Nikon D5200 example

Discussion in 'Digital Video' started by CharlieBrandt09, Jun 3, 2014.

  1. CharlieBrandt09 macrumors 6502

    CharlieBrandt09

    Joined:
    Feb 28, 2012
    Location:
    Southern NJ
    #1
    So I shot this today: http://youtu.be/X2TqZ_J-a0s

    I've never used a DSLR for video, and I am looking for a few pointers on how to shoot by hand with one. This one wasn't too bad, but it was only a few seconds long.
     
  2. puckhead193 macrumors G3

    puckhead193

    Joined:
    May 25, 2004
    Location:
    NY
    #2
    Looks good! What were your settings? Are you in full manual?

    There isn't much to do about stable hand held shots without getting into a lot of money for shoulder rigs etc.
    if your zoomed out you can try the stabilized feature in FCP X
     
  3. ChrisA macrumors G4

    Joined:
    Jan 5, 2006
    Location:
    Redondo Beach, California
    #3
    If you need to stabilize the background, use a tripod.

    A tripod is such an absolutely required video accessory that I would consider hand holding the camera to be a "Special Effect" that you only use if you want that kind of "look". For most work the hand held look is simply distracting. But many times it is kind of engaging and gives and informal look that reminds the viewer of a news gathering shot. Use it only if you have a reason and NOT as the default.

    It is best of course to use a big tripod with a fluid head and large sand or shot bags on each leg but such a setup is not portable. A small aluminum one is so much better than nothing.

    As for the composition and the choose of using shallow focus it is very good. The only technical problem is the harsh treatment of the out of focus background, likely because of a zoom lens. Some primes make a nicer "creamy" blur. But that is a matter of taste. Those big circles don't look bad but some people prefer not to have them. I think it adds interest others say it is a "camera artifact" that removes the "suspension of disbelief" that cinema depends on.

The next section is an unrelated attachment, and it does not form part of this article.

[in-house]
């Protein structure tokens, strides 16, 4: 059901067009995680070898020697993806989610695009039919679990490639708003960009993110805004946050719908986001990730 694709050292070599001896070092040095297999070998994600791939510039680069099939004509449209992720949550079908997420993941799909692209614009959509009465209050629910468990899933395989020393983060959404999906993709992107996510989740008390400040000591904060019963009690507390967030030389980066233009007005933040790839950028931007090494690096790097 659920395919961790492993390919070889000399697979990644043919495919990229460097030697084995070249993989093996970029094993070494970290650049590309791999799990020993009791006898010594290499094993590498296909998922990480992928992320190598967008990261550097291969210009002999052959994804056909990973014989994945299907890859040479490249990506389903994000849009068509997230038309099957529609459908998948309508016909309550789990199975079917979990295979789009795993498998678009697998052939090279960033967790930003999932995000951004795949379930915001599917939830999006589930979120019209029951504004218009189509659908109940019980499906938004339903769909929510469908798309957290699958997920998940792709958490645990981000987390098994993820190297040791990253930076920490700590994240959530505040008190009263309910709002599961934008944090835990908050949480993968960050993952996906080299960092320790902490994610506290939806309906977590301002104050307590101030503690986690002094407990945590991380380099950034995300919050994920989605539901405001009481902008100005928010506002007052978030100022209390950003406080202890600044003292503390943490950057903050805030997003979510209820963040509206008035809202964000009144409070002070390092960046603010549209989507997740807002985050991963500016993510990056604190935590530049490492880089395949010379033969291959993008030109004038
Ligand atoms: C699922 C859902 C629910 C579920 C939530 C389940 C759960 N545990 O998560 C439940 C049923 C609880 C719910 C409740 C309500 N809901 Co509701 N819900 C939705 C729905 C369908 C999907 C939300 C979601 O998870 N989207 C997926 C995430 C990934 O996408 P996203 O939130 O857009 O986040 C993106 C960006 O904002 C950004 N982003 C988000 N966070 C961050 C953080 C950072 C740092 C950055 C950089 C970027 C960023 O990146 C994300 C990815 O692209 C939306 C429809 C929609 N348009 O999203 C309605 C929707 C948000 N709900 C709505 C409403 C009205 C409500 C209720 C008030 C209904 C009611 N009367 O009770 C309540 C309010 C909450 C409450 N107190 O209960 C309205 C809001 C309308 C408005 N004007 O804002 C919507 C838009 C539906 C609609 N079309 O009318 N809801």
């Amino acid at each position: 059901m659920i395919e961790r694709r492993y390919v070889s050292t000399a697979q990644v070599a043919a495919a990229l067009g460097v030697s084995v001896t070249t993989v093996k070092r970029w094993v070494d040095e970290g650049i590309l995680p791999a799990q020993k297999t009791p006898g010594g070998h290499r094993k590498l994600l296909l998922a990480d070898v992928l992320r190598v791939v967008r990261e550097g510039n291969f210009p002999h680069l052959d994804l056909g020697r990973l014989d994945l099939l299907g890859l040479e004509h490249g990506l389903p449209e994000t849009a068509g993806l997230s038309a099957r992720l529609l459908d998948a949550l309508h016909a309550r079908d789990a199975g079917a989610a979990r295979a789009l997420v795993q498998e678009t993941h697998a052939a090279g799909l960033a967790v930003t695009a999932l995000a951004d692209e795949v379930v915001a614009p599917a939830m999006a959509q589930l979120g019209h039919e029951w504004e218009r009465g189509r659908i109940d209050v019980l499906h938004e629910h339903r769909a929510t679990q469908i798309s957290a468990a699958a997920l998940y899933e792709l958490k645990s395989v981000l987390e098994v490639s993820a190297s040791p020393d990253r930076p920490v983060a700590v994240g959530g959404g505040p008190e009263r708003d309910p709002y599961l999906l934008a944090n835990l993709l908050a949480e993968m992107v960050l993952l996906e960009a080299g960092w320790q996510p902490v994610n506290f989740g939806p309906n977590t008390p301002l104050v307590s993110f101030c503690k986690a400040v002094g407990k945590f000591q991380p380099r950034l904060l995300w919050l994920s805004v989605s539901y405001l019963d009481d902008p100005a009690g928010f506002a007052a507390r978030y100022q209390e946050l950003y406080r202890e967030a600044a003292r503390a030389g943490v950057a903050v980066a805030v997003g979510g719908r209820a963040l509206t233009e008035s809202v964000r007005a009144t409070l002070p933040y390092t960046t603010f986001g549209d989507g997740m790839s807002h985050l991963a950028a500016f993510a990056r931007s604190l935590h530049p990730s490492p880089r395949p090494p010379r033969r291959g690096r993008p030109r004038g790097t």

One neat thing about Nikon is they never changed the lens mount. So you can buy way-old prime lenses made in the 1960's These can be very good for video where you tend to use manual focus and manual exposure anyways.

    One other way to improve this. The exposure is good but could have been improved if maybe you added a big white reflector to add fill light. Video is always viewed on-screen and people's monitors have a narrow dynamic range so yu really have to watch the lighting ratio in video more then with stills. Your shot is good enough but you asked for how to improve it.

    So to put it all together, The camera goes on a big tripod, the (say) the 40 year old 105mm f/2.0 lens goes on the camera, Take a few test exposes and verify with the camera's histogram display. Thej=histogram will tell you the range too. Fix it if required. Then use tape measure to find subject distance, set focus using scale on lens. You need to use the tape and not autofocus because the bird (or actor) is not there. Pros will typically use a stand-in to stand on a mark taped to the floor to get focus and exposure. AF works but it has the problem of choosing the object to focus on, which can be very distracting if say you are shooting a bird and then it flys off and the camera decides to refocus on the background. It ruins the shot. Moving the focus is as distracting to the viewer as a pan or zoom and all these need to be used VERY sparingly only if they add to the story.

    But over all your shot looks good
     
  4. CharlieBrandt09 thread starter macrumors 6502

    CharlieBrandt09

    Joined:
    Feb 28, 2012
    Location:
    Southern NJ
    #4
    Thanks for the tips.

    I have a big tripod, but I was hand held and zoomed at that point for a photo. I am going to test some video-only shoots this weekend. I have a 50mm f1.8G lens that I will most likely use.
     

Share This Page